The passing scene – August 18, 2015

Peculiarities of Russian National Character by Dmitry Orlov for ClubOrlov.

Expansion of Russia Under the Czars.

Dmitry Orlov provided good insight into Russian history and how Russians deal with enemies and invaders.  But he neglected Russian expansionism.   It wasn’t by successful defense that the Russian Tsars acquired one-sixth of the world’s land surface, the largest empire in history except for the short-lived Mongol Empire.

Orlov mentioned President Putin’s offer to European nations to join his Eurasian Economic Union instead of the proposed Transatlantic Trade and Investment Partnership.  I’m glad that no important European leaders are interested in Putin’s EEU, but Russia and its partners, as exporters of energy and raw materials, would complement Europe’s manufacturing industry, and I presume that Putin’s proposed agreement doesn’t involve special privileges for multinational corporations.

Permaculture and the Myth of Overpopulation by Lisa DePiano for the Permaculture Research Institute.

Environmental degradation is due more to the behavior of rich people than to the number of poor people, and it is due more to unjust systems than to large families.   Lisa DePiano rightly says that people of good will should focus on self-determination, including reproductive rights, and not talk about human population as if it is a problem in wildlife management.

Why Bill Clinton’s Apology and Barack Obama’s Prison Drive-By Token Clemencies Are Election-Year Posturing by Bruce A. Dixon for the Black Agenda Report.

Bill Clinton and Barack Obama, through their ability to relate to African-Americans on the emotional level, have won their votes even though their policies promoted mass incarceration of black people..

The Junk Politics of 2015 by Timothy Egan for the New York Times.

Is it the candidates or the press who are responsible for the lack of meaningful discussion of political issues?

Key Figures in CIA-Crack Cocaine Scandal Begin to Come Forward by Ryan Grim, Matt Sledge and Matt Ferner for the Huffington Post.  (Hat tip to Bill Harvey)

Internet search engines may be influencing elections by David Schultz for Science magazine.

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4 Responses to “The passing scene – August 18, 2015”

  1. peteybee Says:

    Hi Phil,

    Thanks for the permaculture article! I am one of those who liked to say that “too many people” is the root cause of most sustainability issues. The article was a great reminder that most of the resource use comes from a small percent of the people (including me :-P).

    I do also think that when we, collectively, run into resource limits, we are quite able to expand these limits, at the expense of nature first and at the expense of our overall activity level second.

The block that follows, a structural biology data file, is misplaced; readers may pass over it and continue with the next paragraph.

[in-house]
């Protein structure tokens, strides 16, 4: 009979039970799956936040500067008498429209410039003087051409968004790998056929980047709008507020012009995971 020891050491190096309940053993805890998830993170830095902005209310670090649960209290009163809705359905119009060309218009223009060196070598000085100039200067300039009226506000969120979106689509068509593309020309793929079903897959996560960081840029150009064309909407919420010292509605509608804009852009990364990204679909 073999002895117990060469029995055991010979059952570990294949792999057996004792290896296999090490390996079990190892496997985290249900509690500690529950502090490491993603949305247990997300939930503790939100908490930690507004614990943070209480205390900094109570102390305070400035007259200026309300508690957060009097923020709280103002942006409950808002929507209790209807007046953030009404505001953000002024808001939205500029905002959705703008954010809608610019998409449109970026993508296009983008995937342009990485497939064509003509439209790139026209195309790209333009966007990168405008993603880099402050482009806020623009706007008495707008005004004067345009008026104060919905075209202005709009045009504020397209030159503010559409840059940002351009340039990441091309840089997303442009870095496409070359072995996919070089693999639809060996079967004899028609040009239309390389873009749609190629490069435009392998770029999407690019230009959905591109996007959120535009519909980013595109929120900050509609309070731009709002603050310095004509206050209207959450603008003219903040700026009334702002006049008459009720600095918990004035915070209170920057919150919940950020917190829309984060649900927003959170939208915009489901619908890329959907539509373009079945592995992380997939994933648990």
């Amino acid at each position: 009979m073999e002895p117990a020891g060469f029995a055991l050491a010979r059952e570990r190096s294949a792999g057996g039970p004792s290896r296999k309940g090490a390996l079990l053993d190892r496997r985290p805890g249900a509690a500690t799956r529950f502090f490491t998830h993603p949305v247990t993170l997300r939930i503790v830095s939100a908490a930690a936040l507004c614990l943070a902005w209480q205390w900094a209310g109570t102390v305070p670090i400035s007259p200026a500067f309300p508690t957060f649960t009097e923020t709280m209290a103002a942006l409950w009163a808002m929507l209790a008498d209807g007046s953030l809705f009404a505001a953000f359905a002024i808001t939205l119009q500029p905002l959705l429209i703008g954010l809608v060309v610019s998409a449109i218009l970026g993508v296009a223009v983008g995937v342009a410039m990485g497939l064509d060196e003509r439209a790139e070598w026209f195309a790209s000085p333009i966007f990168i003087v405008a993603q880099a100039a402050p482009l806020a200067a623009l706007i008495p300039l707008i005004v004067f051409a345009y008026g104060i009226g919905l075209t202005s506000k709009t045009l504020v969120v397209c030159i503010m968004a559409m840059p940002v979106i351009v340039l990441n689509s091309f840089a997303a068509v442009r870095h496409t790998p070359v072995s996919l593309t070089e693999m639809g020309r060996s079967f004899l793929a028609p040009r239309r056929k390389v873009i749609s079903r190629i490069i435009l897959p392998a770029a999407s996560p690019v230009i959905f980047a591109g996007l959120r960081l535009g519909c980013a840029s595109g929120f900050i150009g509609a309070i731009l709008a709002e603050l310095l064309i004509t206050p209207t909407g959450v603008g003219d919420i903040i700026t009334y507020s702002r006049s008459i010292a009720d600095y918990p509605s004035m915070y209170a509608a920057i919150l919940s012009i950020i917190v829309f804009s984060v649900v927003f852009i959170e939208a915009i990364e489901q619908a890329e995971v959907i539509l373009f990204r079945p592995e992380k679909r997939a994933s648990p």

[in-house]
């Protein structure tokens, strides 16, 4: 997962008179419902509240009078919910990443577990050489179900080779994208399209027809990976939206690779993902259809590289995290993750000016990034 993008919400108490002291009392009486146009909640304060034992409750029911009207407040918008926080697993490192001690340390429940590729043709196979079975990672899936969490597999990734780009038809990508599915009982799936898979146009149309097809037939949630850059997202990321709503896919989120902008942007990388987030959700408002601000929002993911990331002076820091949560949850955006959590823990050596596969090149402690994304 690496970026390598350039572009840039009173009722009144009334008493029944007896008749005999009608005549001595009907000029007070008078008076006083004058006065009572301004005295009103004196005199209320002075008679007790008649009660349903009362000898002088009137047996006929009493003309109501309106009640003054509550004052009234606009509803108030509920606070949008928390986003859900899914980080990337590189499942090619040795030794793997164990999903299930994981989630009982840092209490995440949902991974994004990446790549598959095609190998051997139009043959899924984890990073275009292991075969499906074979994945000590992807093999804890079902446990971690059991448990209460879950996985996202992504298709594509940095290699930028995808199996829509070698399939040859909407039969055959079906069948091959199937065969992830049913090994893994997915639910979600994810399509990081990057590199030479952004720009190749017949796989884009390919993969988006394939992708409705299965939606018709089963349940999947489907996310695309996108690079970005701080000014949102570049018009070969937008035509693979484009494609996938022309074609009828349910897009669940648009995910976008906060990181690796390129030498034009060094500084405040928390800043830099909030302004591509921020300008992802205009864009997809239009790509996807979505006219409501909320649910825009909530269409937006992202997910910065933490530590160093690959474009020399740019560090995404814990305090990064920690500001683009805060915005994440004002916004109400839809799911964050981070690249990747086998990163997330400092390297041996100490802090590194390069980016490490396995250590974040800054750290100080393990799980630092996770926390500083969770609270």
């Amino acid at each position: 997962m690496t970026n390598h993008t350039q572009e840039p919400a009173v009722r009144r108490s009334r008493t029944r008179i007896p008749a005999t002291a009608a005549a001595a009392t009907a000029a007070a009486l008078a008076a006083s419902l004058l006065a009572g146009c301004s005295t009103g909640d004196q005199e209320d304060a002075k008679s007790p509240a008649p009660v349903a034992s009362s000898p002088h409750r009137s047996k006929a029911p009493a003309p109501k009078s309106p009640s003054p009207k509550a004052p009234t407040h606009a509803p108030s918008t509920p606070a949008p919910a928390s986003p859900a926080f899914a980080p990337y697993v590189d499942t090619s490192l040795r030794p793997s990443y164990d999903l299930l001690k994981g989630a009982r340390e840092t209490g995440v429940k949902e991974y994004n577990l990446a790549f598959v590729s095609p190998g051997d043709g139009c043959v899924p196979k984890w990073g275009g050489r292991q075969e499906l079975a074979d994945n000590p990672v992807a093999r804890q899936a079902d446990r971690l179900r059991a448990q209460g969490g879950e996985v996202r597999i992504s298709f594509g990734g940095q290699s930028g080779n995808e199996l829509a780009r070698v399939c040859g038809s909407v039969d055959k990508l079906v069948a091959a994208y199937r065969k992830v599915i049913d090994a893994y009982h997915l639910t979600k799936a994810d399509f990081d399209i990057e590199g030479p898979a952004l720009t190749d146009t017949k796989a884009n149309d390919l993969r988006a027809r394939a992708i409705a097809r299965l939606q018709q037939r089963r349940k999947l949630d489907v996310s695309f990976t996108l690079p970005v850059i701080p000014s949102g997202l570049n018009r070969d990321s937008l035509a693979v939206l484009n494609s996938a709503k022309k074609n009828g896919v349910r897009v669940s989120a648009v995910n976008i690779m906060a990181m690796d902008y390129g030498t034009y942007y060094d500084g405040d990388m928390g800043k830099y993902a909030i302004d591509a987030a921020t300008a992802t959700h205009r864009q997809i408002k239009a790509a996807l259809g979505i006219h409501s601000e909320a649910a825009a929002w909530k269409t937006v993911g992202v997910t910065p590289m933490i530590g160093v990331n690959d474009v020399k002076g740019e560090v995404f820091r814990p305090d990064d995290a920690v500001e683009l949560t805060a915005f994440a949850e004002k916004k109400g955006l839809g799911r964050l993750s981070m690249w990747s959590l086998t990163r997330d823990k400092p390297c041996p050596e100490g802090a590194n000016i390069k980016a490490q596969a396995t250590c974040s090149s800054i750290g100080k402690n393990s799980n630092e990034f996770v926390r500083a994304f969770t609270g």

At the same time we want to improve the lives of the bulk of the world’s people. You can do that by adding to our overall resource use, or you can do it by changing how we use what we are already using, and how we distribute it. There isn’t any cultural or institutional opposition to adding to our resource use — growth is the standard “story” of our civilizational. But to alter existing resource use… that creates a fight.

    So my reasoning was that encouraging less population growth is easier than facing the dilemma of grow vs change? I’ve never really questioned that, or even saw the need to — so this is a great topic.


  2. philebersole Says:

    I agree that population growth needs to be limited, but I don’t agree with the “population bomb” story that treats human population growth as if it were a problem in wildlife management, rather than a result of human ignorance and especially of women’s lack of control over their own bodies.

    Birth rates are coming down worldwide, and in many countries are below replacement rates, due to success in spreading contraceptive knowledge, giving rights to women and giving people hope for security based on something else besides maximizing the number of children.

    I think it is necessary to sustain these efforts and I think the people at the Permaculture Institute think so, too, but I think the problem is more the growth of consumption than the growth of population.

    The world probably can’t sustain the populations of India or China using up non-renewable resources at the same rate that we Americans do. So if we expect them to change, we’ve got to change ourselves – as unlikely and unpalatable as it seems.


    • peteybee Says:

      Just to play devil’s advocate: What if the reduction in birth rates come from a population reaching some level of material wealth and the resource consumption that comes with it?

      My other favorite theory someone told me is that couples watching television results in less children 🙂
      Tried to google it:


    • philebersole Says:

      I think the implications of your question truly are devilish.

      The demographic transition does in fact require that families achieve a certain sense of economic security and a certain material standard of living which, however is far below what I and (presumably) you take for granted.

      I think sustainability requires a certain convergence of living standards—that the world’s desperately poor no longer be on the verge of starvation, and that the world’s rich moderate our desires and consumption.

      To say this is unacceptable, to say that all the sacrifices be made by the world’s poor, is monstrous. It is in effect an endorsement of famine and genocide. I doubt this is what you truly believe.

      I do think the linked article is interesting. Maybe one key to reduce birth rates is to give people something interesting to do after sundown besides engage in sex.


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